Memory in trait macroevolution

BioRxiv : the Preprint Server for Biology
Emma E Goldberg, Jasmine Foo

Abstract

The history of a trait within a lineage may influence its future evolutionary trajectory, but macroevolutionary theory of this process is not well developed. For example, consider the simple binary trait of living in cave versus surface habitat. The longer a species has been cave-dwelling, the more may accumulated loss of vision, pigmentation, and defense restrict future adaptation if the species encounters the surface environment. However, the Markov model of discrete trait evolution that is widely adopted in phylogenetics does not allow the rate of cave-to-surface transition to decrease with longer duration as a cave-dweller. Here, we describe three models of evolution that remove this 'memory-less' constraint, using a renewal process to generalize beyond the typical Poisson process of discrete trait macroevolution. We then show how the two-state renewal process can be used for inference, and we investigate the potential of phylogenetic comparative data to reveal different influences of trait duration, or 'memory' in trait evolution. We hope that such approaches may open new avenues for modeling trait evolution and for broad comparative tests of hypotheses that some traits become entrenched.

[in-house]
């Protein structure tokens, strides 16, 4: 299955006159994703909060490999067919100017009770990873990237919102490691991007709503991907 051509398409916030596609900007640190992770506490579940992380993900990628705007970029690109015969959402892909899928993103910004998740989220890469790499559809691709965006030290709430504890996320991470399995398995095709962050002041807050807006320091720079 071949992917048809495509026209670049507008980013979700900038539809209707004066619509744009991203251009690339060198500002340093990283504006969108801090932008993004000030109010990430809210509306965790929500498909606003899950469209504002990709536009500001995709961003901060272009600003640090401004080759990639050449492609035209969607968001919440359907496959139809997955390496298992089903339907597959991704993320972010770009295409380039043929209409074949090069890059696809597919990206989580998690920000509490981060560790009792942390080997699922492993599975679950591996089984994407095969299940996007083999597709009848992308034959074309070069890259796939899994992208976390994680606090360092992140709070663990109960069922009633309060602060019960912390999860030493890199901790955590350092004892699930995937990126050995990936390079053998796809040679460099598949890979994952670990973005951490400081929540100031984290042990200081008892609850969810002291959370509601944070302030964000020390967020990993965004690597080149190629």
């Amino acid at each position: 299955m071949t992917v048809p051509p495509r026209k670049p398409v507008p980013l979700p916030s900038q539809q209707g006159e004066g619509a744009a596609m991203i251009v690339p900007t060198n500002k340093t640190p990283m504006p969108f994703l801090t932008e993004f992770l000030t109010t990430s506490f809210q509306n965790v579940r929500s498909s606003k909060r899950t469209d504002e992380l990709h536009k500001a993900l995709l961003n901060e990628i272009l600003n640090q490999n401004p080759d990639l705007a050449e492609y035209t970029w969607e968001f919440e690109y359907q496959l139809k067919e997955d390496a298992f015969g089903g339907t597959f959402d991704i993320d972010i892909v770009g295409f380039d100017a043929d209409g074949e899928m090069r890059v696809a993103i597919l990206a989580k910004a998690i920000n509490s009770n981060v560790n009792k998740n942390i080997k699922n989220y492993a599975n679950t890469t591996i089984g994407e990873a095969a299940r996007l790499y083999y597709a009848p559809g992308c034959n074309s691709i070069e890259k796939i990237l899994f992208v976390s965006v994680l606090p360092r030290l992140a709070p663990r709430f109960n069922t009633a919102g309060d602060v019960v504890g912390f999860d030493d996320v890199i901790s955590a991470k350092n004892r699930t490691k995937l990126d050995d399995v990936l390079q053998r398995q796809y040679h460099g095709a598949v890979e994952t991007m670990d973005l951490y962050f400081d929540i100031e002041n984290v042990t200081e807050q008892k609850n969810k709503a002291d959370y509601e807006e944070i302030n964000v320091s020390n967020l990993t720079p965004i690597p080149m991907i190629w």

Related Concepts

Biological Evolution
Memory
Vision
Surface
Adaptation
Habitat
Phylogenetic Analysis
Species

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